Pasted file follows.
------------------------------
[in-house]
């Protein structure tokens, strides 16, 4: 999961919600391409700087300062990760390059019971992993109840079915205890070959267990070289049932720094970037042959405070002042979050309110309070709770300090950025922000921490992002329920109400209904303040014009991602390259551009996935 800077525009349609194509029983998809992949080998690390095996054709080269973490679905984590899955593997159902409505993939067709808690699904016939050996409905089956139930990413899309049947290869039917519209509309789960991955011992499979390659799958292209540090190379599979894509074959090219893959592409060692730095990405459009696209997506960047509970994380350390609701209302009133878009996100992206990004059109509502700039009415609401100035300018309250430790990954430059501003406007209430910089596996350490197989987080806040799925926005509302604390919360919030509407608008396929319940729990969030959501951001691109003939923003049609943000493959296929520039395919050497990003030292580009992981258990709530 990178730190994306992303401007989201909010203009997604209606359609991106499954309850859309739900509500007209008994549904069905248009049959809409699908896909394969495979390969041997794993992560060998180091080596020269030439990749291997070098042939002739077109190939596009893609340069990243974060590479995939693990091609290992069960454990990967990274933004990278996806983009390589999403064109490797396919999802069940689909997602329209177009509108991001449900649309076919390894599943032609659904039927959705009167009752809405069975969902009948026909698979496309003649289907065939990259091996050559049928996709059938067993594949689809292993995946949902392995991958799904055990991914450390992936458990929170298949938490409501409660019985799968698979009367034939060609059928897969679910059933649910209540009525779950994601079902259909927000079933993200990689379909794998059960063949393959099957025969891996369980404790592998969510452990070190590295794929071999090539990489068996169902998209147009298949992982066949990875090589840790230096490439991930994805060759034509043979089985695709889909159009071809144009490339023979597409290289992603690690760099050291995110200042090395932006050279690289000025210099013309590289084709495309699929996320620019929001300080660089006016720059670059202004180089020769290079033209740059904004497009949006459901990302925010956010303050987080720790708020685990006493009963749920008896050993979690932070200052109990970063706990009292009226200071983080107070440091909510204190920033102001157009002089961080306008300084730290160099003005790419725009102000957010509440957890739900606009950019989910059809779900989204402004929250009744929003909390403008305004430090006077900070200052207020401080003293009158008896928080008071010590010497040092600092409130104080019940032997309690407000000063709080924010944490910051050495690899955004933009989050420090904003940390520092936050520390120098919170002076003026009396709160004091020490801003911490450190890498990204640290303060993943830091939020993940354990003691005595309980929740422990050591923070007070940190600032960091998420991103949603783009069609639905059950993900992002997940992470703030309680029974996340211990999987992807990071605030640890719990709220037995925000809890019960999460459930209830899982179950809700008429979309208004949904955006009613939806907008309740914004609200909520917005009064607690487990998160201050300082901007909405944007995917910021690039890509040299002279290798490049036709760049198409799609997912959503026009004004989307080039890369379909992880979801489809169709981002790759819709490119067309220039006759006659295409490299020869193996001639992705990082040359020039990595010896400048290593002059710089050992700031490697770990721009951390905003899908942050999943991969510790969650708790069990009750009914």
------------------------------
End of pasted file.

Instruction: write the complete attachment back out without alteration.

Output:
[in-house]
């Protein structure tokens, strides 16, 4: 999961919600391409700087300062990760390059019971992993109840079915205890070959267990070289049932720094970037042959405070002042979050309110309070709770300090950025922000921490992002329920109400209904303040014009991602390259551009996935 800077525009349609194509029983998809992949080998690390095996054709080269973490679905984590899955593997159902409505993939067709808690699904016939050996409905089956139930990413899309049947290869039917519209509309789960991955011992499979390659799958292209540090190379599979894509074959090219893959592409060692730095990405459009696209997506960047509970994380350390609701209302009133878009996100992206990004059109509502700039009415609401100035300018309250430790990954430059501003406007209430910089596996350490197989987080806040799925926005509302604390919360919030509407608008396929319940729990969030959501951001691109003939923003049609943000493959296929520039395919050497990003030292580009992981258990709530 990178730190994306992303401007989201909010203009997604209606359609991106499954309850859309739900509500007209008994549904069905248009049959809409699908896909394969495979390969041997794993992560060998180091080596020269030439990749291997070098042939002739077109190939596009893609340069990243974060590479995939693990091609290992069960454990990967990274933004990278996806983009390589999403064109490797396919999802069940689909997602329209177009509108991001449900649309076919390894599943032609659904039927959705009167009752809405069975969902009948026909698979496309003649289907065939990259091996050559049928996709059938067993594949689809292993995946949902392995991958799904055990991914450390992936458990929170298949938490409501409660019985799968698979009367034939060609059928897969679910059933649910209540009525779950994601079902259909927000079933993200990689379909794998059960063949393959099957025969891996369980404790592998969510452990070190590295794929071999090539990489068996169902998209147009298949992982066949990875090589840790230096490439991930994805060759034509043979089985695709889909159009071809144009490339023979597409290289992603690690760099050291995110200042090395932006050279690289000025210099013309590289084709495309699929996320620019929001300080660089006016720059670059202004180089020769290079033209740059904004497009949006459901990302925010956010303050987080720790708020685990006493009963749920008896050993979690932070200052109990970063706990009292009226200071983080107070440091909510204190920033102001157009002089961080306008300084730290160099003005790419725009102000957010509440957890739900606009950019989910059809779900989204402004929250009744929003909390403008305004430090006077900070200052207020401080003293009158008896928080008071010590010497040092600092409130104080019940032997309690407000000063709080924010944490910051050495690899955004933009989050420090904003940390520092936050520390120098919170002076003026009396709160004091020490801003911490450190890498990204640290303060993943830091939020993940354990003691005595309980929740422990050591923070007070940190600032960091998420991103949603783009069609639905059950993900992002997940992470703030309680029974996340211990999987992807990071605030640890719990709220037995925000809890019960999460459930209830899982179950809700008429979309208004949904955006009613939806907008309740914004609200909520917005009064607690487990998160201050300082901007909405944007995917910021690039890509040299002279290798490049036709760049198409799609997912959503026009004004989307080039890369379909992880979801489809169709981002790759819709490119067309220039006759006659295409490299020869193996001639992705990082040359020039990595010896400048290593002059710089050992700031490697770990721009951390905003899908942050999943991969510790969650708790069990009750009914």